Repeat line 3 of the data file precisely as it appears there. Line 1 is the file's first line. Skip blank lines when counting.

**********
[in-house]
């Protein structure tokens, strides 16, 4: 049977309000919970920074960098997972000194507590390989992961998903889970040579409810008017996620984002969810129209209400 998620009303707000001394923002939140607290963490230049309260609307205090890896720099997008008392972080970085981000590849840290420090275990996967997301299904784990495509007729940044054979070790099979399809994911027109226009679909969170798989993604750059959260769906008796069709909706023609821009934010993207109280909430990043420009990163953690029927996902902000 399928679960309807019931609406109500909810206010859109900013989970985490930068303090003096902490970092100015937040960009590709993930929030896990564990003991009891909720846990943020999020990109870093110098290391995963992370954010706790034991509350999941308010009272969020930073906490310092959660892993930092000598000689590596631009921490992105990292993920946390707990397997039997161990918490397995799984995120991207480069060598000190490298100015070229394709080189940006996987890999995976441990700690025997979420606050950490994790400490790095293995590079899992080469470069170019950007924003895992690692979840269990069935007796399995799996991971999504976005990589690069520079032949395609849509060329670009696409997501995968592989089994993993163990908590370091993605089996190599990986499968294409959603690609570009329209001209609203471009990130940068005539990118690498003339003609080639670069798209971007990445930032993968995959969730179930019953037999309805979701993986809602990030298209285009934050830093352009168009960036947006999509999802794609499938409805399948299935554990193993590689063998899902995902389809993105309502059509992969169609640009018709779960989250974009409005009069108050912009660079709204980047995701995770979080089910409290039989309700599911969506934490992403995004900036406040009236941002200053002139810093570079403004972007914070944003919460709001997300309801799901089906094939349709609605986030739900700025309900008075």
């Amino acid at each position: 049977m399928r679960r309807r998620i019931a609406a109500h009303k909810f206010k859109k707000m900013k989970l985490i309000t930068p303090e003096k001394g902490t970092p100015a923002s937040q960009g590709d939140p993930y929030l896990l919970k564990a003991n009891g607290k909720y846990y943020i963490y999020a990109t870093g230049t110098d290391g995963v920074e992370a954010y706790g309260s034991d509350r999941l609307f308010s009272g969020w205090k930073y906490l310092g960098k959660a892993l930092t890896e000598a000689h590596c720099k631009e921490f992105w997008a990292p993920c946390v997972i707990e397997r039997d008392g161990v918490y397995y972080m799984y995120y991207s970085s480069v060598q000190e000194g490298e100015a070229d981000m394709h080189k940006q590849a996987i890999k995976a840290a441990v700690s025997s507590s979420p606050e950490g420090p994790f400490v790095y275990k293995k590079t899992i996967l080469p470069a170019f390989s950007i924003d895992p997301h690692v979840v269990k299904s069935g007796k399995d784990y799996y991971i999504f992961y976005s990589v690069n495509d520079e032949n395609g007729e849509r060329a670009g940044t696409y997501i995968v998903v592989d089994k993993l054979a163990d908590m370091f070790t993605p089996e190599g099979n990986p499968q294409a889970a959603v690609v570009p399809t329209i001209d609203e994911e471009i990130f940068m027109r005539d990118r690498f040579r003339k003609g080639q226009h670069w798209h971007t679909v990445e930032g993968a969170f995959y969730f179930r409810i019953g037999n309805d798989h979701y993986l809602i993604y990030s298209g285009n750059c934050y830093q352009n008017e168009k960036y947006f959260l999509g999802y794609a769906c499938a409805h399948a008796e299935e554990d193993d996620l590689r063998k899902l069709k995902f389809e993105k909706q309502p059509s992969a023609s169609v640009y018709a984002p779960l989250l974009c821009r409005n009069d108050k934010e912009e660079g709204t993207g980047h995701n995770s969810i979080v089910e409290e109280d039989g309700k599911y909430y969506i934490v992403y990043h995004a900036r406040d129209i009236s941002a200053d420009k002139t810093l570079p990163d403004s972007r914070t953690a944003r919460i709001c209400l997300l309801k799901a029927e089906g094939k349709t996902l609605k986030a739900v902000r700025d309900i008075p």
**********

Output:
């Amino acid at each position: 049977m399928r679960r309807r998620i019931a609406a109500h009303k909810f206010k859109k707000m900013k989970l985490i309000t930068p303090e003096k001394g902490t970092p100015a923002s937040q960009g590709d939140p993930y929030l896990l919970k564990a003991n009891g607290k909720y846990y943020i963490y999020a990109t870093g230049t110098d290391g995963v920074e992370a954010y706790g309260s034991d509350r999941l609307f308010s009272g969020w205090k930073y906490l310092g960098k959660a892993l930092t890896e000598a000689h590596c720099k631009e921490f992105w997008a990292p993920c946390v997972i707990e397997r039997d008392g161990v918490y397995y972080m799984y995120y991207s970085s480069v060598q000190e000194g490298e100015a070229d981000m394709h080189k940006q590849a996987i890999k995976a840290a441990v700690s025997s507590s979420p606050e950490g420090p994790f400490v790095y275990k293995k590079t899992i996967l080469p470069a170019f390989s950007i924003d895992p997301h690692v979840v269990k299904s069935g007796k399995d784990y799996y991971i999504f992961y976005s990589v690069n495509d520079e032949n395609g007729e849509r060329a670009g940044t696409y997501i995968v998903v592989d089994k993993l054979a163990d908590m370091f070790t993605p089996e190599g099979n990986p499968q294409a889970a959603v690609v570009p399809t329209i001209d609203e994911e471009i990130f940068m027109r005539d990118r690498f040579r003339k003609g080639q226009h670069w798209h971007t679909v990445e930032g993968a969170f995959y969730f179930r409810i019953g037999n309805d798989h979701y993986l809602i993604y990030s298209g285009n750059c934050y830093q352009n008017e168009k960036y947006f959260l999509g999802y794609a769906c499938a409805h399948a008796e299935e554990d193993d996620l590689r063998k899902l069709k995902f389809e993105k909706q309502p059509s992969a023609s169609v640009y018709a984002p779960l989250l974009c821009r409005n009069d108050k934010e912009e660079g709204t993207g980047h995701n995770s969810i979080v089910e409290e109280d039989g309700k599911y909430y969506i934490v992403y990043h995004a900036r406040d129209i009236s941002a200053d420009k002139t810093l570079p990163d403004s972007r914070t953690a944003r919460i709001c209400l997300l309801k799901a029927e089906g094939k349709t996902l609605k986030a739900v902000r700025d309900i008075p």